Sunday, June 14, 2009

Six Principles on Reading

Here are some principles for Christians on reading:

  1. Read the Bible. And pray that the Word of God would dwell richly amongst us as we "read, mark, learn and inwardly digest" the scriptures.
  2. Read theology. I despair sometimes at people who simply refuse to read theology. Whilst no substitute for scriptural reading, good books provide a grounding in Christian knowledge and living. And reading these books introduces to a language that you would otherwise be excluded from.
  3. Read widely. Their is a treasure trove of wealth out there...sitting here in my lounge room I'm surrounded by some pure gold on my bookshelves. But it can be very easy to fall into a pattern of reading books only from a select few publishers or authors. I know, I've done it myself (and if I was still doing it I would never of read some of these books). It is important to read books that come from a variety of traditions and ideas. Because we don't read books so that we can tick them off as confirming to our theology. No way. We read books to grow in our love and knowledge and service of Jesus, his people and his world. Which means that we even read book by authors that we strongly disagree with, taking the ideas that are good and right whilst rejecting what's wrong.
  4. Related to this, we need to make sure we read books written by dead people. Right now is an exciting time to be alive as a Christian, with such a globally vivid Christian publishing world. But there are many good books written decades, centuries and millennia ago. To not read the writing of Ryle, Wesley, Calvin, Anselm, Augustine, Athanasis, Ireneaus etc. not only drowns out the voice of the church down the centuries, it silences our brothers and sisters through time. And ultimately you're robbing yourself of the wisdom they have to offer. The advice C.S. Lewis gave was to read one contemporary book, followed by an older book written by some now dead.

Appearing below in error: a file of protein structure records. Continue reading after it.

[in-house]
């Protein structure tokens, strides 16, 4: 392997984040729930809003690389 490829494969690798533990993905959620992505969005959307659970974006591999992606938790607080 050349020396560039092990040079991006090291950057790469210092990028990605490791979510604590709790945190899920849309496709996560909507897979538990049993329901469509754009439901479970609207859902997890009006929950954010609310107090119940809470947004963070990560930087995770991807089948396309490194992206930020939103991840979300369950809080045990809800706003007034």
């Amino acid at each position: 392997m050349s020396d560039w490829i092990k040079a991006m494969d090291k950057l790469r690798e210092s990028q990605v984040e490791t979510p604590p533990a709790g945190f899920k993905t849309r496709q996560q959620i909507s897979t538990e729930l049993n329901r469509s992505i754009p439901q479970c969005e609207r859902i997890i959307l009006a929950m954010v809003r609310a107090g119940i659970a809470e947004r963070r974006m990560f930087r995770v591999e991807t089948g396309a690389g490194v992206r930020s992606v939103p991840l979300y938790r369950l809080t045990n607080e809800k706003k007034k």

5. Don't stop reading fiction. Being culturally engaged means reading great novels, because it is through fiction that society spreads an ideas and thinks through concepts. According to Kim Fabricius over at Ben Myer's blog, a great novel is a "resource for moral and spiritual formation...with its enchantment of the everyday, whether tragic or comic; its discernment of the sacred in the secular; its disinterested rather than pragmatic take on human existence; its purposive narrative structure and focus on character, virtuous and vicious. You might say that if literature without theology is empty, theology without literature is blind."
  6. Remember, keep feeding your heart and imagination as well as your head. These are not distinct, but neither are they identical. (h/t Byron)

Is there anything I've missed? What would you add? I don't think that this is a principal, but something that I've found really helpful over the years is to read in community (i.e. book clubs, reading groups). They've been really insightful and formative for me.

1 comment:

Mike Bull said...

Great stuff.

Beside the major points, I think a lot of theologians could do with a more "literary" approach to the Bible. Theology seems to attract the technicians. They analyse the symphony by watching sine waves on little screens.